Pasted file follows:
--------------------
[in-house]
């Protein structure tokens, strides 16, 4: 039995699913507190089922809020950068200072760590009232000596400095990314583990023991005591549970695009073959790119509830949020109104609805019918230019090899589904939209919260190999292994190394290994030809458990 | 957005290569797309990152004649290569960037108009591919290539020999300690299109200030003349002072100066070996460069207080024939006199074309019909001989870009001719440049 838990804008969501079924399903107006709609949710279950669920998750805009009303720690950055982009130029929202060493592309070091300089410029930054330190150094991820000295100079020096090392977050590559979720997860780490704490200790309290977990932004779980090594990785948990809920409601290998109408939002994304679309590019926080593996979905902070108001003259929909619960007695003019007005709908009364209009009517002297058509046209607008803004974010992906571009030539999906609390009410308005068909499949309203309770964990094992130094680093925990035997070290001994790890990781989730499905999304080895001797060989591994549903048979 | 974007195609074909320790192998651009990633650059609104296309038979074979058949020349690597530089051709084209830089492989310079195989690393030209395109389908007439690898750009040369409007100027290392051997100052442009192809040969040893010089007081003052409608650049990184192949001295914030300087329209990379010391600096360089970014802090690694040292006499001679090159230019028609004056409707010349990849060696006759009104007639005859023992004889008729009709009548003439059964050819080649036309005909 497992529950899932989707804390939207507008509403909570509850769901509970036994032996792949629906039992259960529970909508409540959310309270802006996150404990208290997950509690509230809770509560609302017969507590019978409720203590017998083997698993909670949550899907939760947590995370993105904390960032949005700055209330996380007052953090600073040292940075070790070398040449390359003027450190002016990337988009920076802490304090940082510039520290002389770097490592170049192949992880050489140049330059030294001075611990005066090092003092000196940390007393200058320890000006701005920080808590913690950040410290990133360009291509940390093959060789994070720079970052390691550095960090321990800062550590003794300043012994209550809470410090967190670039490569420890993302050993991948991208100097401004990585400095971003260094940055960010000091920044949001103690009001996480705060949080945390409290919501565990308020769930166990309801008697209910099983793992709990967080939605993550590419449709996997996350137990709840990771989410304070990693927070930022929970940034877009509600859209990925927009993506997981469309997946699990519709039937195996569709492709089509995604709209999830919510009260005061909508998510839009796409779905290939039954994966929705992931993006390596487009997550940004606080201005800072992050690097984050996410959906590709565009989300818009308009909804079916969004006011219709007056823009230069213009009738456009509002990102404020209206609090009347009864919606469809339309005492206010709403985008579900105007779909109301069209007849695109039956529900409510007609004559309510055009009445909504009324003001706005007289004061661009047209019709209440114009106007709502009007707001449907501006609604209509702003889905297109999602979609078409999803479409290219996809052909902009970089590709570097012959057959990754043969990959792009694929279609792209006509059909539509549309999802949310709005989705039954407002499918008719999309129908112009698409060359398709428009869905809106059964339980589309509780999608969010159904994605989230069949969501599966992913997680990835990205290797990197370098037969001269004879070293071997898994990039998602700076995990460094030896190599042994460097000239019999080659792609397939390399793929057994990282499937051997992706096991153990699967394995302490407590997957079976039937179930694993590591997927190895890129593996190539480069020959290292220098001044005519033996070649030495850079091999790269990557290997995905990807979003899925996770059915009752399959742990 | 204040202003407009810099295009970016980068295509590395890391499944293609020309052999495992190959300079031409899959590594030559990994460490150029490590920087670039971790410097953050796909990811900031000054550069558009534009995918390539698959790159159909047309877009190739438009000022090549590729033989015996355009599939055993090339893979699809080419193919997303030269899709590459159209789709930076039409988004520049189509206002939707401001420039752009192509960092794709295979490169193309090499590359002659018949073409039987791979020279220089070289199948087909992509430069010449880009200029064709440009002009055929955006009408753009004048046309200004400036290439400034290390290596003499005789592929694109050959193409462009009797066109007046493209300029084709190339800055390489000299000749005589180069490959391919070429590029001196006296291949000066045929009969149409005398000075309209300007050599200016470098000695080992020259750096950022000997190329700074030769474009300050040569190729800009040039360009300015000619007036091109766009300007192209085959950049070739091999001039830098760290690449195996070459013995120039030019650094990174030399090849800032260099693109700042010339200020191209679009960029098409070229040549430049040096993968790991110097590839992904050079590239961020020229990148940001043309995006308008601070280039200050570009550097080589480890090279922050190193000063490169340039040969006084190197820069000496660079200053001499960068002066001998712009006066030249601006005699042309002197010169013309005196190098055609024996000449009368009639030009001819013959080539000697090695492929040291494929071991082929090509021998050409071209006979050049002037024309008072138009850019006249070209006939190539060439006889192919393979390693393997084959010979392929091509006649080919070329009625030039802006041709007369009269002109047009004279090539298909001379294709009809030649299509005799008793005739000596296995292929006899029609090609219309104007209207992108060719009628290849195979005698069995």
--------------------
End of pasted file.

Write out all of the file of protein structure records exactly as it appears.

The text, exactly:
[in-house]
């Protein structure tokens, strides 16, 4: 039995699913507190089922809020950068200072760590009232000596400095990314583990023991005591549970695009073959790119509830949020109104609805019918230019090899589904939209919260190999292994190394290994030809458990 | 957005290569797309990152004649290569960037108009591919290539020999300690299109200030003349002072100066070996460069207080024939006199074309019909001989870009001719440049 838990804008969501079924399903107006709609949710279950669920998750805009009303720690950055982009130029929202060493592309070091300089410029930054330190150094991820000295100079020096090392977050590559979720997860780490704490200790309290977990932004779980090594990785948990809920409601290998109408939002994304679309590019926080593996979905902070108001003259929909619960007695003019007005709908009364209009009517002297058509046209607008803004974010992906571009030539999906609390009410308005068909499949309203309770964990094992130094680093925990035997070290001994790890990781989730499905999304080895001797060989591994549903048979 | 974007195609074909320790192998651009990633650059609104296309038979074979058949020349690597530089051709084209830089492989310079195989690393030209395109389908007439690898750009040369409007100027290392051997100052442009192809040969040893010089007081003052409608650049990184192949001295914030300087329209990379010391600096360089970014802090690694040292006499001679090159230019028609004056409707010349990849060696006759009104007639005859023992004889008729009709009548003439059964050819080649036309005909 497992529950899932989707804390939207507008509403909570509850769901509970036994032996792949629906039992259960529970909508409540959310309270802006996150404990208290997950509690509230809770509560609302017969507590019978409720203590017998083997698993909670949550899907939760947590995370993105904390960032949005700055209330996380007052953090600073040292940075070790070398040449390359003027450190002016990337988009920076802490304090940082510039520290002389770097490592170049192949992880050489140049330059030294001075611990005066090092003092000196940390007393200058320890000006701005920080808590913690950040410290990133360009291509940390093959060789994070720079970052390691550095960090321990800062550590003794300043012994209550809470410090967190670039490569420890993302050993991948991208100097401004990585400095971003260094940055960010000091920044949001103690009001996480705060949080945390409290919501565990308020769930166990309801008697209910099983793992709990967080939605993550590419449709996997996350137990709840990771989410304070990693927070930022929970940034877009509600859209990925927009993506997981469309997946699990519709039937195996569709492709089509995604709209999830919510009260005061909508998510839009796409779905290939039954994966929705992931993006390596487009997550940004606080201005800072992050690097984050996410959906590709565009989300818009308009909804079916969004006011219709007056823009230069213009009738456009509002990102404020209206609090009347009864919606469809339309005492206010709403985008579900105007779909109301069209007849695109039956529900409510007609004559309510055009009445909504009324003001706005007289004061661009047209019709209440114009106007709502009007707001449907501006609604209509702003889905297109999602979609078409999803479409290219996809052909902009970089590709570097012959057959990754043969990959792009694929279609792209006509059909539509549309999802949310709005989705039954407002499918008719999309129908112009698409060359398709428009869905809106059964339980589309509780999608969010159904994605989230069949969501599966992913997680990835990205290797990197370098037969001269004879070293071997898994990039998602700076995990460094030896190599042994460097000239019999080659792609397939390399793929057994990282499937051997992706096991153990699967394995302490407590997957079976039937179930694993590591997927190895890129593996190539480069020959290292220098001044005519033996070649030495850079091999790269990557290997995905990807979003899925996770059915009752399959742990 | 204040202003407009810099295009970016980068295509590395890391499944293609020309052999495992190959300079031409899959590594030559990994460490150029490590920087670039971790410097953050796909990811900031000054550069558009534009995918390539698959790159159909047309877009190739438009000022090549590729033989015996355009599939055993090339893979699809080419193919997303030269899709590459159209789709930076039409988004520049189509206002939707401001420039752009192509960092794709295979490169193309090499590359002659018949073409039987791979020279220089070289199948087909992509430069010449880009200029064709440009002009055929955006009408753009004048046309200004400036290439400034290390290596003499005789592929694109050959193409462009009797066109007046493209300029084709190339800055390489000299000749005589180069490959391919070429590029001196006296291949000066045929009969149409005398000075309209300007050599200016470098000695080992020259750096950022000997190329700074030769474009300050040569190729800009040039360009300015000619007036091109766009300007192209085959950049070739091999001039830098760290690449195996070459013995120039030019650094990174030399090849800032260099693109700042010339200020191209679009960029098409070229040549430049040096993968790991110097590839992904050079590239961020020229990148940001043309995006308008601070280039200050570009550097080589480890090279922050190193000063490169340039040969006084190197820069000496660079200053001499960068002066001998712009006066030249601006005699042309002197010169013309005196190098055609024996000449009368009639030009001819013959080539000697090695492929040291494929071991082929090509021998050409071209006979050049002037024309008072138009850019006249070209006939190539060439006889192919393979390693393997084959010979392929091509006649080919070329009625030039802006041709007369009269002109047009004279090539298909001379294709009809030649299509005799008793005739000596296995292929006899029609090609219309104007209207992108060719009628290849195979005698069995």